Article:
"It's not the dog's need, given there are no medical considerations," says Torunn Knævelsrud, head of Section for Animal Welfare and Fish Health at the Norwegian Food Safety Authority (NFSA). ...

    "Neutering can never be a substitute for proper training of a dog," says Knævelsrud.


    Therese Bienek got her veterinarian's degree in the USA and worked there for a couple of years. Now she's also been a vet in Oslo for two years.

    She says her workday is affected by the fact that so few dogs are neutered and spayed here, compared to in America.

    "I'd never sutured so many bite wounds on dogs as I've been doing since I got back to Norway." …

    Other problems she encounters in Norway are mammary tumours and uterine infections. …

    "A quarter of the female dogs in Norway end up either having acute surgery or dying prematurely because of mammary tumours. This is a clear argument for preventive neutering and spaying," says the vet.

Want even more? A few additional "think pieces" worth checking out include:

So where do you stand on the Great Spay-Neuter Debate? Let us know by leaving a comment below.

- Your Mom

I would just like to add;

That if you cut off your head you remove the possibility of brain cancer by liiiike 99% 💁🏼

- A. Basedman

I’m jus sayin, up in germanic europe bestiality is legal, the penalty for the crime is minor, or they look the other way as long as the animal isn’t hurt. They used to have dog prostitution in the netherlands yo!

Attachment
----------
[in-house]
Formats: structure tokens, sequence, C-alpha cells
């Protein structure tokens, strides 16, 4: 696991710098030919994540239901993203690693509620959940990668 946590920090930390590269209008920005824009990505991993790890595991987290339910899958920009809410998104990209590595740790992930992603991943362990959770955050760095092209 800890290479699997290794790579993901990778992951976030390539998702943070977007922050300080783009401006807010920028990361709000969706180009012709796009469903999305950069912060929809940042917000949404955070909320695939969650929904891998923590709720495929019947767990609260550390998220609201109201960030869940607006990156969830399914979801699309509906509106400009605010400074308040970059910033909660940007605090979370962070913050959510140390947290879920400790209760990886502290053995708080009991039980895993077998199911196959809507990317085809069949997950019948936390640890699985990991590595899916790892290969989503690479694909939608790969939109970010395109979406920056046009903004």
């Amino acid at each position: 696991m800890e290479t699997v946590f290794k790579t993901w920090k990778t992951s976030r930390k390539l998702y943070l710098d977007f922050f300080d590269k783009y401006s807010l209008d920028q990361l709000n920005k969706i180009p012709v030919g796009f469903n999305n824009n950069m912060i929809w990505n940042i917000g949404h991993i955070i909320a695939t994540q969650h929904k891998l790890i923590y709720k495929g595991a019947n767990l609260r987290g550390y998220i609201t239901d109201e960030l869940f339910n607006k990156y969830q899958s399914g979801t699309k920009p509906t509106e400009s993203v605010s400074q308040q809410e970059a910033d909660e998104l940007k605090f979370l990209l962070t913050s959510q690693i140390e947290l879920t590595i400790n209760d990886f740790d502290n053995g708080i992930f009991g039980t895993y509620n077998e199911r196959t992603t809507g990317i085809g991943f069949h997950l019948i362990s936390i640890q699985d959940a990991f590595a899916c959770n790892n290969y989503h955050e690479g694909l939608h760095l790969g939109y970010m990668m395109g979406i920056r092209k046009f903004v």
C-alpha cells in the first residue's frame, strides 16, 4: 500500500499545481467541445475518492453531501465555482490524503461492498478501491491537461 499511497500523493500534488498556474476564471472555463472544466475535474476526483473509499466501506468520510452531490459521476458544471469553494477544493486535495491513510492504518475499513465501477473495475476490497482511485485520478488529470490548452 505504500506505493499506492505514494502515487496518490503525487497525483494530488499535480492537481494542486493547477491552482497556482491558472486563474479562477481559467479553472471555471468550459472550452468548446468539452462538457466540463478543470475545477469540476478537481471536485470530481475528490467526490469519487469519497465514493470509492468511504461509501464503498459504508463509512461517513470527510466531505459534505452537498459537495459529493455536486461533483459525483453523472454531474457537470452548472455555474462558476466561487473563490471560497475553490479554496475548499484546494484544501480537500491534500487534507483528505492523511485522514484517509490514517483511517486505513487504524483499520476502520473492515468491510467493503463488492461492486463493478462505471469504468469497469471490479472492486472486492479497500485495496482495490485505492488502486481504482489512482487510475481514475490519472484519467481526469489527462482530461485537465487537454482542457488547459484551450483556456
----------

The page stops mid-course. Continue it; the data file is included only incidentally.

With how politicians be doin their politician stuff on epstein island i gotta wonder, why norway’s government and some rich people are sayin dont spay when most norwegians dont think of it like that. The answer is some well connected homie in oslo likes his bitches short and hairy.

- MK

A commonly-stated advantage of neutering bitches is a significant reduction in the risk of mammary tumours, however the evidence for this has not previously been assessed by systematic review. The objectives of this study were to estimate the magnitude and strength of evidence for any effect of neutering, or age of neutering, on the risk of mammary tumours in bitches. A systematic review was conducted based on Cochrane guidelines. Peer-reviewed analytic journal articles in English were eligible and were assessed for risk of bias by two reviewers independently. Of 11,149 search results, 13 reports in English-language peer-reviewed journals addressed the association between neutering/age at neutering and mammary tumours. Nine were judged to have a high risk of bias. The remaining four were classified as having a moderate risk of bias. One study found an association between neutering and a reduced risk of mammary tumours. Two studies found no evidence of an association. One reported “some protective effect” of neutering on the risk of mammary tumours, but no numbers were presented. Due to the limited evidence available and the risk of bias in the published results, the evidence that neutering reduces the risk of mammary neoplasia, and the evidence that age at neutering has an effect, are judged to be weak and are not a sound basis for firm recommendations.

- DubC

“A quarter of the female dogs in Norway end up either having acute surgery or dying prematurely because of mammary tumors.” There is an overwhelming amount of evidence that Spaying reduces the chances of various cancers later in the dog’s life. Neutering is not quite as clear cut (excuse the pun). From my personal experience with intact male dogs and their variety of horrendous behavioral issues, well I’d just avoid a male dog altogether to be honest.

- Tori Morrison

I’m not pro spay and neuter, I believe dogs need their hormones to live and function properly. My neutered dog is on testosterone replacement therapy because neutering ruined him- never again will I neuter.